Let’s settle this baby once and for all.
I don’t remember that last time I’ve used whom. I guess it’s slowly becoming acceptable these days to simply use who in all cases. And I’ve seen that there are actually people who will argue that whom is antiquated and should be left at peace! Yet, I firmly believe that there are cases indeed where it pays to know the difference, and no one is killing you for using correct English anyway, so why not!
But before I get into the technicalities, there is in fact one golden rule of thumb: When in doubt, always use ‘who’. A misplaced ‘whom’ is worse than a misplaced ‘who’.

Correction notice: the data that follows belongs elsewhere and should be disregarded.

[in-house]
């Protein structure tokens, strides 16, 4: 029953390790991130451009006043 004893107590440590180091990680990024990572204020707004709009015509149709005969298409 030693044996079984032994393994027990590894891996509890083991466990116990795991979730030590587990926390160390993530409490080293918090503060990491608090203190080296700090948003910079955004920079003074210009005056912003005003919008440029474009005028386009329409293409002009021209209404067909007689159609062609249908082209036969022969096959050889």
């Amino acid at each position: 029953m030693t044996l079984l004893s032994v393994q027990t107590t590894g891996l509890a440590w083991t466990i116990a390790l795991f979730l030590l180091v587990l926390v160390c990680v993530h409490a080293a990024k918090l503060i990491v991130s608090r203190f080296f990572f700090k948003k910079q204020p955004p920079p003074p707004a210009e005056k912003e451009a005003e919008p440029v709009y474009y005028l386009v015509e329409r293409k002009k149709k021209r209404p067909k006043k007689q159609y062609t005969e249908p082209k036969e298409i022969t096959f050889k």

In the latter case, you would at best be thought of as naive but the former would just make you a pretentious snob!
Anyway, onto the details then –
who – used for the subject of a sentence
whom – used for the object
For example, consider the below sentence.
Jack saw Kate at the wedding.
Here Jack -> subject of the verb, Kate -> object. So if I were to ask questions about the identity of either of them, this is how I’d do.
- Who saw Kate at the wedding?
- Jack saw whom at the wedding? (or) Whom did Jack see at the wedding?
I also found online that a better way to remember this is to answer the question with a pronoun. And if the answer is he, she, they, I, we, etc., you use who. If the answer is him, her, them, me, us, etc., you use whom.
To revisit the above questions –
- Who saw Kate at the wedding? ( He saw Kate…) Ergo, Who.
- Jack saw whom at the wedding? (Jack saw her…) Ergo, Whom.
So, there you go! Quite a simple but a very important lesson. Long live whom!! 😀